Landmark Judgements

These are the landmark judgements in addition to the ones already mentioned above:

  • I. C. Golaknath v. State of Punjab[12]the SC had held that the power of the Parliament to amend the Constitution was derived from Article 248 read along with entry 97 of List I and that Article 368 dealt only with amendment procedure. However, in view of the 24th Amendment of the Indian Constitution and the SC’s decree in Keshavananda Bharti v. State of Kerala[13], article 368 should be held to include both the power and procedure for amendment and there is no case for invoking a residuary power for constitutional amendment.
  • UOI v. H. S. Dhillon[14] – Before this judgement, the judicial view was basically that any recourse to entry 97 (List I), ought to be had only when the impugned legislation did not fall in any of the three Lists. The argument was that residuary authority could not be used if the challenged legislation fell under any of entries under List II. Furthermore, if the challenged legislation came within one of the List I/III entries, the residuary would not be necessary. It was argued that entry 97, List I, was the final resort rather than the initial step in the consideration of such issues. However, the Dhillon case appears to have shifted this viewpoint where the Supreme Court held by a majority that if the subject-matter of the challenged legislation does not fit under any of the entries in List II/III, Parliament can use the residuary authority or combine it with any article in List I.
  • Attorney General for India v. Amratlal Prajivandas[15] – following the Dhillon case, the SC observed that the test to determine the legislative competence of the Parliament was that whenever this competence came into question, one must look to the entries under List II. If the said law is not identical to any of entries in List II, no further inquiry is necessary as Parliament will be competent to enact the said law either by virtue of the entries in List I & III, or by virtue of the residuary power contained in Article 248 read with entry 97, List I.


The residuary powers, which were meant to have a fairly limited extent due to the Constitution’s detailed enumeration of legislative subjects in the three lists, have turned out to be far more expansive. The use of residuary powers to justify gift, wealth, expenditure, and other taxes, in particular, demonstrates that it has given the Union a new dimension. Since the Supreme Court’s landmark ruling in the Dhillon case, a new approach to constitutional interpretation of legislative entry has arisen.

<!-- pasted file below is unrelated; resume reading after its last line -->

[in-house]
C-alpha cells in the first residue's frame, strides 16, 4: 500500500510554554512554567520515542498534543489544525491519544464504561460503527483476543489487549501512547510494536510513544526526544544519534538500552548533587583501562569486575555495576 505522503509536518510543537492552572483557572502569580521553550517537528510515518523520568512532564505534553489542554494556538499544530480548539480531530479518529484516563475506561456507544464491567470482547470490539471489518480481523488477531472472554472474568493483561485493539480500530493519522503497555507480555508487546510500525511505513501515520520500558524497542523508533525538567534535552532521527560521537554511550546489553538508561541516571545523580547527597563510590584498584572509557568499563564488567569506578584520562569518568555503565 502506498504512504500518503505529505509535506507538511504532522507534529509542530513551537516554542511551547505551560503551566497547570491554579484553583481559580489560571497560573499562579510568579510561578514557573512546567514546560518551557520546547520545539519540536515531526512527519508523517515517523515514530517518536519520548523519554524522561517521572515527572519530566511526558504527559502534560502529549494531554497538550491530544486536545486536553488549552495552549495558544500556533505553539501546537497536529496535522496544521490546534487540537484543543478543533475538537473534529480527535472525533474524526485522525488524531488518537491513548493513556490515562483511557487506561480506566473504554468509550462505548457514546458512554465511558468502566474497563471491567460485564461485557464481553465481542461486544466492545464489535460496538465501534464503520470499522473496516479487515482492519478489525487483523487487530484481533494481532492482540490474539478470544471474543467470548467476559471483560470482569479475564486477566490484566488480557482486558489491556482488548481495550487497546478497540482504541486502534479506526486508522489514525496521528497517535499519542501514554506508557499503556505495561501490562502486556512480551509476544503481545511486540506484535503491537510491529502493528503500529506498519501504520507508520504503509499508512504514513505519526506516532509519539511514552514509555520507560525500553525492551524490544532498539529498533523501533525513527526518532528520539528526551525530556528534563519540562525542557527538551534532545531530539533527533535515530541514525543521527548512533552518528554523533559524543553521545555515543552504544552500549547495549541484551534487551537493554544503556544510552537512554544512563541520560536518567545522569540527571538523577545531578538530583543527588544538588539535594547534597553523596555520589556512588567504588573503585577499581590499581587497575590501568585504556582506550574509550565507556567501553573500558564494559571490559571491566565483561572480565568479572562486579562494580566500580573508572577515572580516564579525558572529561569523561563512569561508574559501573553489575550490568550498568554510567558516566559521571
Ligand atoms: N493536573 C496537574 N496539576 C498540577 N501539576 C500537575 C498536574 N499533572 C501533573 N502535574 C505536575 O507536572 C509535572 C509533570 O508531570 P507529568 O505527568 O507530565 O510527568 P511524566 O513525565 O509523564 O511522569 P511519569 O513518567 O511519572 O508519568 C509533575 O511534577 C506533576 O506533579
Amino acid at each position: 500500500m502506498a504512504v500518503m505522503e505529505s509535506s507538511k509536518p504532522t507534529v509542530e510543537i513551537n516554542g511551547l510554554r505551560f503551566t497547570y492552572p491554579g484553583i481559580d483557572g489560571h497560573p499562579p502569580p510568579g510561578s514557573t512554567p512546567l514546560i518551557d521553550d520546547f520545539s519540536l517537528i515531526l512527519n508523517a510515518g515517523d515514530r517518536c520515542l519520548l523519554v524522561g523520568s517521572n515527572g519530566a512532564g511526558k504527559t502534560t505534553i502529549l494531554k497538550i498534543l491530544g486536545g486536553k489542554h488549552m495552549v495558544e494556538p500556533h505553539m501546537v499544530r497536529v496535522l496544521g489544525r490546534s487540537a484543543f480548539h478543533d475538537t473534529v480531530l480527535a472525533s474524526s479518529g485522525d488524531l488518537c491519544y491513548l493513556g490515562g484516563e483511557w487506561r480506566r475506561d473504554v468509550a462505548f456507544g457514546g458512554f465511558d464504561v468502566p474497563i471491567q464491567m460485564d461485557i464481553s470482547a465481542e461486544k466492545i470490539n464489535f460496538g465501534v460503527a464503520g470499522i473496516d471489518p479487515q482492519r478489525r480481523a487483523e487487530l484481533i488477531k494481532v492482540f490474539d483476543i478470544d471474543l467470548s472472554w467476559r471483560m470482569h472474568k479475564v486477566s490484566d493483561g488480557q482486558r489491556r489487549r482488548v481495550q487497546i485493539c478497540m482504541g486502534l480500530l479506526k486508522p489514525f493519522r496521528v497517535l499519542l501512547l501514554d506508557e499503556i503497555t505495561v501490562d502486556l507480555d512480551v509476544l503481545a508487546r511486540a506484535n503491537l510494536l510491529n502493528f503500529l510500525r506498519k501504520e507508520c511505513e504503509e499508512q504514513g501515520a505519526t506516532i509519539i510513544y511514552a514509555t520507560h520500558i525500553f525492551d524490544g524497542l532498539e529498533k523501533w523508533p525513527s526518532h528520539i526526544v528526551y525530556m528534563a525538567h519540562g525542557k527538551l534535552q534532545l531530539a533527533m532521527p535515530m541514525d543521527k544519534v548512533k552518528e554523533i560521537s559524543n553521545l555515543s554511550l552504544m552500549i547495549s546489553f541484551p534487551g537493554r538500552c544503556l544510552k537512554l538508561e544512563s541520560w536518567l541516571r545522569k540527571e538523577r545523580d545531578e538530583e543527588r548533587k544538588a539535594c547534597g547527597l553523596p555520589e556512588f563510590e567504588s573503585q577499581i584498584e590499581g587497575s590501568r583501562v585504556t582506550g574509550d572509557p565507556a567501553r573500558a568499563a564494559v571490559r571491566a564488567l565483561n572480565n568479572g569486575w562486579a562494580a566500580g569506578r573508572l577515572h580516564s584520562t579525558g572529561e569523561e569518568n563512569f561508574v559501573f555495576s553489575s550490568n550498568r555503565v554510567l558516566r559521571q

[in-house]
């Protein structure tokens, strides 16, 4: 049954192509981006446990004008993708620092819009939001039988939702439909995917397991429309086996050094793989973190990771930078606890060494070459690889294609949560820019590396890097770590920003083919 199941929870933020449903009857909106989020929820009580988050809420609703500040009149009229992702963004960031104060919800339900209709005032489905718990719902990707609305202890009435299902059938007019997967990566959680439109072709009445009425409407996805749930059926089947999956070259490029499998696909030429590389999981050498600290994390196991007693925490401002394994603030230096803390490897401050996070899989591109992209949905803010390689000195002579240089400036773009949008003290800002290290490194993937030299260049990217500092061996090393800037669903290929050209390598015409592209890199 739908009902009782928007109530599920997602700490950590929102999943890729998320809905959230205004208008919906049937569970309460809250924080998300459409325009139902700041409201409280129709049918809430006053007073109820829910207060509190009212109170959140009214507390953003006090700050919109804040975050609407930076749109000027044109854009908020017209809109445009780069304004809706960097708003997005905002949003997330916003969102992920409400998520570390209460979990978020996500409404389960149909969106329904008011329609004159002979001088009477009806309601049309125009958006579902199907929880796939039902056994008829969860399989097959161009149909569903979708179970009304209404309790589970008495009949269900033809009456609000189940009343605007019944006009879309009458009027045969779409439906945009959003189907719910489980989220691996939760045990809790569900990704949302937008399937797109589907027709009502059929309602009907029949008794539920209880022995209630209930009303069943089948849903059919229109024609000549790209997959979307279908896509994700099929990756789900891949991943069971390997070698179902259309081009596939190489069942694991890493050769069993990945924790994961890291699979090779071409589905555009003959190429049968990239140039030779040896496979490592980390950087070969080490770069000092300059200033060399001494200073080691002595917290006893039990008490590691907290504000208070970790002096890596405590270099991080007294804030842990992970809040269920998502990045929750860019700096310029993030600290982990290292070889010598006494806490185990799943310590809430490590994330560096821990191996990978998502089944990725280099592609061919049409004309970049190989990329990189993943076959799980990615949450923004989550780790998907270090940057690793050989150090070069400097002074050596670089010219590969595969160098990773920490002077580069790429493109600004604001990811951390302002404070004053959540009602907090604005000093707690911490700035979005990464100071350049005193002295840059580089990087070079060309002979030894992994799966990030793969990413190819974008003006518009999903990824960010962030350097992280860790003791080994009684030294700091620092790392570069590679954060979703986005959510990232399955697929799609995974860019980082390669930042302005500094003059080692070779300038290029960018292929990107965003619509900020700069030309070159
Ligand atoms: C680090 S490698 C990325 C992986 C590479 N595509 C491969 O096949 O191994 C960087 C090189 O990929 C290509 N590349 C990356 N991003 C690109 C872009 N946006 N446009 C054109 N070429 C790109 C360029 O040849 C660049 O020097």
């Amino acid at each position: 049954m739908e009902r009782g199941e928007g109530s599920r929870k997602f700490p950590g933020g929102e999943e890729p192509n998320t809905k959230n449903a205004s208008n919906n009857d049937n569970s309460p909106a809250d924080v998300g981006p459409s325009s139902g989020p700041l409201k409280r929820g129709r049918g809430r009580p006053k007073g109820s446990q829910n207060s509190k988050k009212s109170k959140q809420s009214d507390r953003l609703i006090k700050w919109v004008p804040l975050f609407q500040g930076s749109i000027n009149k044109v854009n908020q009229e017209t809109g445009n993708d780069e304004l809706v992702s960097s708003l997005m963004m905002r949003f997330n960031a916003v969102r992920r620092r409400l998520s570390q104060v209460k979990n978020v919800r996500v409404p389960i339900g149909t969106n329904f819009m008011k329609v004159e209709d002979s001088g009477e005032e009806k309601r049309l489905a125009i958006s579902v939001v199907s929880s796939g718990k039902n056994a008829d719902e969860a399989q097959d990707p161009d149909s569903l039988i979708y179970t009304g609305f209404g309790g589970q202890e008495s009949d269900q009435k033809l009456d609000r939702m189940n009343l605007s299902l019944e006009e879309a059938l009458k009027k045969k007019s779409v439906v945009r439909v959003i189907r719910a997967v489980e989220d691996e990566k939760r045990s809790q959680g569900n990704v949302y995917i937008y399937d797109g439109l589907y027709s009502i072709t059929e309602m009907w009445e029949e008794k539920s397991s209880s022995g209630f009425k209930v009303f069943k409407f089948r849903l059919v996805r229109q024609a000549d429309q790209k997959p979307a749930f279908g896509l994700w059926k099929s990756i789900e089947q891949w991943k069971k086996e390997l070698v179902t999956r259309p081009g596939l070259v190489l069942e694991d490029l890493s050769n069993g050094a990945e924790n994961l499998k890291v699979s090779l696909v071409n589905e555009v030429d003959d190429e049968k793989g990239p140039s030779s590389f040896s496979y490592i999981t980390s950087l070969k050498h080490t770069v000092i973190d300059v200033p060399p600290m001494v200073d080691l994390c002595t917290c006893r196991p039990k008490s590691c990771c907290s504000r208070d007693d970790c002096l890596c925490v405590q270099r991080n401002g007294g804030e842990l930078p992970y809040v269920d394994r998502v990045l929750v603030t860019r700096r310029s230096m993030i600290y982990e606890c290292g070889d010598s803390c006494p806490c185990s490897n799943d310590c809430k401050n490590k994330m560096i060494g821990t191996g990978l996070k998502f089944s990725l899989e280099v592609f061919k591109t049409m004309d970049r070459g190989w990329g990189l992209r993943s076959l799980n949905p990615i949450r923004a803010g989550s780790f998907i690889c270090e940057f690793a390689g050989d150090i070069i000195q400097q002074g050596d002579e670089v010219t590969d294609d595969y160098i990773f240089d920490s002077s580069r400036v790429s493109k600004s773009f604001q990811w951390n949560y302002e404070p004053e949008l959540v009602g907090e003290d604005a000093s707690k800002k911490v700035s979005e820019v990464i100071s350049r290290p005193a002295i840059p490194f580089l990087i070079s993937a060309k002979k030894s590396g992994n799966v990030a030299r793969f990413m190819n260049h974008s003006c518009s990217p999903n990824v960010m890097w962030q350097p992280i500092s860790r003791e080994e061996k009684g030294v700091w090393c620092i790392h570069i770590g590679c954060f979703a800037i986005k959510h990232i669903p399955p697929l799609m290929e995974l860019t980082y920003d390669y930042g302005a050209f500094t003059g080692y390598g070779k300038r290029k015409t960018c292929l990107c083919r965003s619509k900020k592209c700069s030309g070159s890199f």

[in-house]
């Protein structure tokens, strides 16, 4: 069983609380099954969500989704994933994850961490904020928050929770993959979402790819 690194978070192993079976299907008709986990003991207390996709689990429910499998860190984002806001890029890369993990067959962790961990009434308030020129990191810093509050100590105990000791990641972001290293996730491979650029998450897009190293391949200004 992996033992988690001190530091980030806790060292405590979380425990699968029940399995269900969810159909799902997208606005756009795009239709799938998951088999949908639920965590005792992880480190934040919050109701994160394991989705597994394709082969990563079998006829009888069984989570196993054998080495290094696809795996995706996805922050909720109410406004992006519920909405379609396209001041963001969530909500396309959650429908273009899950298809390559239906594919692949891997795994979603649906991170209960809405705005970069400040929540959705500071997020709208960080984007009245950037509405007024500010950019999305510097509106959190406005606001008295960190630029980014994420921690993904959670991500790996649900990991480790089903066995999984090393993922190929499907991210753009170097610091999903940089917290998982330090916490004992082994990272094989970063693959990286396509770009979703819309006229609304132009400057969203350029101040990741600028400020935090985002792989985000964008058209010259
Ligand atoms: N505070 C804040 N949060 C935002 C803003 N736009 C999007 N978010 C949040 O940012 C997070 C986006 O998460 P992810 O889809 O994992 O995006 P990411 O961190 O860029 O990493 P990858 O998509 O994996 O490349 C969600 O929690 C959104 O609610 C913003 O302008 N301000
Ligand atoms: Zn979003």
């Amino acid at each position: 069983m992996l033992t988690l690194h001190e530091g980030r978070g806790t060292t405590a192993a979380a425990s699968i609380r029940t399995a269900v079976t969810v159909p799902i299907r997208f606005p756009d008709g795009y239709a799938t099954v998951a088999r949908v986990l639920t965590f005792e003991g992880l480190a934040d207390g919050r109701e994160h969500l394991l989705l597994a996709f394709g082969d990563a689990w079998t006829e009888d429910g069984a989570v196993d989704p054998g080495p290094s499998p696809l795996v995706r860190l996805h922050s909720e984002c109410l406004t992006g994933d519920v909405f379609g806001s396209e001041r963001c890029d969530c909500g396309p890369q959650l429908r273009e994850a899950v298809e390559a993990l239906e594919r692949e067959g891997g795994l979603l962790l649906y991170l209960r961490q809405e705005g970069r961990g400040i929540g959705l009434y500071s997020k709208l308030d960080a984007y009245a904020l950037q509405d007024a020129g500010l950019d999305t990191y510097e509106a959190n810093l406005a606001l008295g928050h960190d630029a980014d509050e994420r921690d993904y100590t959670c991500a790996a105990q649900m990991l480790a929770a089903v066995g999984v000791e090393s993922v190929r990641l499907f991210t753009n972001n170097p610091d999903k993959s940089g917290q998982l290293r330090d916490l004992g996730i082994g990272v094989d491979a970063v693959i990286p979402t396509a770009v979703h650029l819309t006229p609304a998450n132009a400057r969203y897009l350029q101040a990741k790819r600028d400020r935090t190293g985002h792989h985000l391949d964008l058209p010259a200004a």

Hereafter there is no need to justify the exercise of Union power on the basis of one or more entries in the Union List. All that’s enough is to show that the power in question does not belong to the State. This logical way of approach to the entries has really rendered the detailed enumeration of powers in List I redundant, though it may still serve some purpose in showing the scope of Union’s residuary powers and for determination of the scope of the specifically enumerated powers in the state and concurrent lists.

[1] Ali Mehdi, Residuary Legislative Powers in India: Retrospect and Prospects (1990)

[2] M. P. Jain, Indian Constitutional Law, 6th ed., (Nagpur: LexisNexis Butterworths Wadhwa, 2010) p. 607

[3] M. T. Joseph v. Gift Tax Officer, AIR 1962 Ker 97

[4] Dandapani v. Additional Gift Tax Officer, AIR 1963 Mad 419

[5] AIR 1967 All 19

[6] AIR 1970 SC 999

[7] AIR 1960 SC 652

[8] AIR 1966 SC 416

[9] Azam Jah v. Expenditure Tax Officer, AIR 1970 AP 86

[10] Azam Jah v. Expenditure Tax Officer, AIR 1972 SC 2319

[11] AIR 1972 SC 1061

[12] AIR 1967 SC 1643

[13] (1973) 4 SCC 225

[14] AIR 1972 SC 1061

[15]AIR 1994 SC 2179